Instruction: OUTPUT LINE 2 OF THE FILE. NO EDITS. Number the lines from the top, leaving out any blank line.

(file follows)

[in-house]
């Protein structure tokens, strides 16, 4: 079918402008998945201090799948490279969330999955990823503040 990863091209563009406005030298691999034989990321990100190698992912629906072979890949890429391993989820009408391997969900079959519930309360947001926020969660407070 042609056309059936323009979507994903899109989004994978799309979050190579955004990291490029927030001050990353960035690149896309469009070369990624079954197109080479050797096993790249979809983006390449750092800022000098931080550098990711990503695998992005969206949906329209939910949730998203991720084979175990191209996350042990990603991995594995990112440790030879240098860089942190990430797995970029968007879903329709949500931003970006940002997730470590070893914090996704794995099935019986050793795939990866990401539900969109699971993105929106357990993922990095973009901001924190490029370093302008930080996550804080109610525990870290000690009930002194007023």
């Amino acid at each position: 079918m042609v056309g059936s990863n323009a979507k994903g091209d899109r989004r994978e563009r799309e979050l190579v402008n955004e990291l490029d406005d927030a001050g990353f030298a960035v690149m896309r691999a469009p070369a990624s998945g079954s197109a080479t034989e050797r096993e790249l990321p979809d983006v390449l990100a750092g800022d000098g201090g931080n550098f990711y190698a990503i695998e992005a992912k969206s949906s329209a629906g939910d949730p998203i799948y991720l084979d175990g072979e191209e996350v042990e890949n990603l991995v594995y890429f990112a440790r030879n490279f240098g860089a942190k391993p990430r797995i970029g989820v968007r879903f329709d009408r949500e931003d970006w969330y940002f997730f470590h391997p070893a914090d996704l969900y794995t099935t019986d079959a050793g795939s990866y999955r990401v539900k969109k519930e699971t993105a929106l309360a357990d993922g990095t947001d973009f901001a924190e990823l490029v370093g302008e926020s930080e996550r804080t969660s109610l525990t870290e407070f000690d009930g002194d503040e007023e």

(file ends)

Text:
């Protein structure tokens, strides 16, 4: 079918402008998945201090799948490279969330999955990823503040 990863091209563009406005030298691999034989990321990100190698992912629906072979890949890429391993989820009408391997969900079959519930309360947001926020969660407070 042609056309059936323009979507994903899109989004994978799309979050190579955004990291490029927030001050990353960035690149896309469009070369990624079954197109080479050797096993790249979809983006390449750092800022000098931080550098990711990503695998992005969206949906329209939910949730998203991720084979175990191209996350042990990603991995594995990112440790030879240098860089942190990430797995970029968007879903329709949500931003970006940002997730470590070893914090996704794995099935019986050793795939990866990401539900969109699971993105929106357990993922990095973009901001924190490029370093302008930080996550804080109610525990870290000690009930002194007023």